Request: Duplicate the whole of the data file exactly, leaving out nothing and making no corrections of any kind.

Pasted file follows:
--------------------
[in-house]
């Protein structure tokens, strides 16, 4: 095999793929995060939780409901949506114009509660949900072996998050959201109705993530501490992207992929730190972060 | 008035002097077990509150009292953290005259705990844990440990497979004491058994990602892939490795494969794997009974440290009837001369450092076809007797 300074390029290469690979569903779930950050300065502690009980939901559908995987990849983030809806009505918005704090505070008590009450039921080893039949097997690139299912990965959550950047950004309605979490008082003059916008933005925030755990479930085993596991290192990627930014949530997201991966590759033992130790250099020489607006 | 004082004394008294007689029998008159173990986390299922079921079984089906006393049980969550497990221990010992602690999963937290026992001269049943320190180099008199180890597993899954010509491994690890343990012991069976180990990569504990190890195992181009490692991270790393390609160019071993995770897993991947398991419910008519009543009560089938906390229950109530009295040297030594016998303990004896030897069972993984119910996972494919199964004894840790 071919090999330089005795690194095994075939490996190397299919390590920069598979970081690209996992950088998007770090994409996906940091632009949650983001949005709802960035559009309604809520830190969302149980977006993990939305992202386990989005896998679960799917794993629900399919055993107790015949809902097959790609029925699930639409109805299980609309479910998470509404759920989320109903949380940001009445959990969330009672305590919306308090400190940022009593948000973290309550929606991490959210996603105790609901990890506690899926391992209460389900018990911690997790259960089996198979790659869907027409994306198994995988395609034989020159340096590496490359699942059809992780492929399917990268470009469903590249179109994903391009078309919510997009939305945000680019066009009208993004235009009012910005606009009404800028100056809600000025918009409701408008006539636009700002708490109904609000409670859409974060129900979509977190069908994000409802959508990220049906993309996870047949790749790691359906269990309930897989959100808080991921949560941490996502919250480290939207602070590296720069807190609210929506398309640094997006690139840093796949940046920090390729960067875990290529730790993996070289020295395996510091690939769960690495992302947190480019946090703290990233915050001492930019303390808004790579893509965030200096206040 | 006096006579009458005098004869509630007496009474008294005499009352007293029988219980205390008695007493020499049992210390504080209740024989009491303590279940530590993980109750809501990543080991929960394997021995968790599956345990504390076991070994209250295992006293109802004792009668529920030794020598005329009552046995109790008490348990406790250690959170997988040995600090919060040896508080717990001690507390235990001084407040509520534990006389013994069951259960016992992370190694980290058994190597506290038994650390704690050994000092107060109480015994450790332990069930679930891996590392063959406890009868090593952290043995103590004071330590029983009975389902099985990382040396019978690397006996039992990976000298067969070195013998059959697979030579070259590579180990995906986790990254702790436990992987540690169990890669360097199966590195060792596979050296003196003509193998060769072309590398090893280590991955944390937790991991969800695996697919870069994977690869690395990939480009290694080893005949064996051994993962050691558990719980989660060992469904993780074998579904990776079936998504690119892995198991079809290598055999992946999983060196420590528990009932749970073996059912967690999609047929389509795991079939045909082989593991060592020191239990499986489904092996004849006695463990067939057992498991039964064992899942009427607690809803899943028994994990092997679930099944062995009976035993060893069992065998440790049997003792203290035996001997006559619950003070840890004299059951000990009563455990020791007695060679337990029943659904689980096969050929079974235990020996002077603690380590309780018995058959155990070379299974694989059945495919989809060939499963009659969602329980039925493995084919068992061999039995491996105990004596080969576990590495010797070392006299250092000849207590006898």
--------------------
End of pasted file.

[in-house]
């Protein structure tokens, strides 16, 4: 095999793929995060939780409901949506114009509660949900072996998050959201109705993530501490992207992929730190972060 | 008035002097077990509150009292953290005259705990844990440990497979004491058994990602892939490795494969794997009974440290009837001369450092076809007797 300074390029290469690979569903779930950050300065502690009980939901559908995987990849983030809806009505918005704090505070008590009450039921080893039949097997690139299912990965959550950047950004309605979490008082003059916008933005925030755990479930085993596991290192990627930014949530997201991966590759033992130790250099020489607006 | 004082004394008294007689029998008159173990986390299922079921079984089906006393049980969550497990221990010992602690999963937290026992001269049943320190180099008199180890597993899954010509491994690890343990012991069976180990990569504990190890195992181009490692991270790393390609160019071993995770897993991947398991419910008519009543009560089938906390229950109530009295040297030594016998303990004896030897069972993984119910996972494919199964004894840790 071919090999330089005795690194095994075939490996190397299919390590920069598979970081690209996992950088998007770090994409996906940091632009949650983001949005709802960035559009309604809520830190969302149980977006993990939305992202386990989005896998679960799917794993629900399919055993107790015949809902097959790609029925699930639409109805299980609309479910998470509404759920989320109903949380940001009445959990969330009672305590919306308090400190940022009593948000973290309550929606991490959210996603105790609901990890506690899926391992209460389900018990911690997790259960089996198979790659869907027409994306198994995988395609034989020159340096590496490359699942059809992780492929399917990268470009469903590249179109994903391009078309919510997009939305945000680019066009009208993004235009009012910005606009009404800028100056809600000025918009409701408008006539636009700002708490109904609000409670859409974060129900979509977190069908994000409802959508990220049906993309996870047949790749790691359906269990309930897989959100808080991921949560941490996502919250480290939207602070590296720069807190609210929506398309640094997006690139840093796949940046920090390729960067875990290529730790993996070289020295395996510091690939769960690495992302947190480019946090703290990233915050001492930019303390808004790579893509965030200096206040 | 006096006579009458005098004869509630007496009474008294005499009352007293029988219980205390008695007493020499049992210390504080209740024989009491303590279940530590993980109750809501990543080991929960394997021995968790599956345990504390076991070994209250295992006293109802004792009668529920030794020598005329009552046995109790008490348990406790250690959170997988040995600090919060040896508080717990001690507390235990001084407040509520534990006389013994069951259960016992992370190694980290058994190597506290038994650390704690050994000092107060109480015994450790332990069930679930891996590392063959406890009868090593952290043995103590004071330590029983009975389902099985990382040396019978690397006996039992990976000298067969070195013998059959697979030579070259590579180990995906986790990254702790436990992987540690169990890669360097199966590195060792596979050296003196003509193998060769072309590398090893280590991955944390937790991991969800695996697919870069994977690869690395990939480009290694080893005949064996051994993962050691558990719980989660060992469904993780074998579904990776079936998504690119892995198991079809290598055999992946999983060196420590528990009932749970073996059912967690999609047929389509795991079939045909082989593991060592020191239990499986489904092996004849006695463990067939057992498991039964064992899942009427607690809803899943028994994990092997679930099944062995009976035993060893069992065998440790049997003792203290035996001997006559619950003070840890004299059951000990009563455990020791007695060679337990029943659904689980096969050929079974235990020996002077603690380590309780018995058959155990070379299974694989059945495919989809060939499963009659969602329980039925493995084919068992061999039995491996105990004596080969576990590495010797070392006299250092000849207590006898």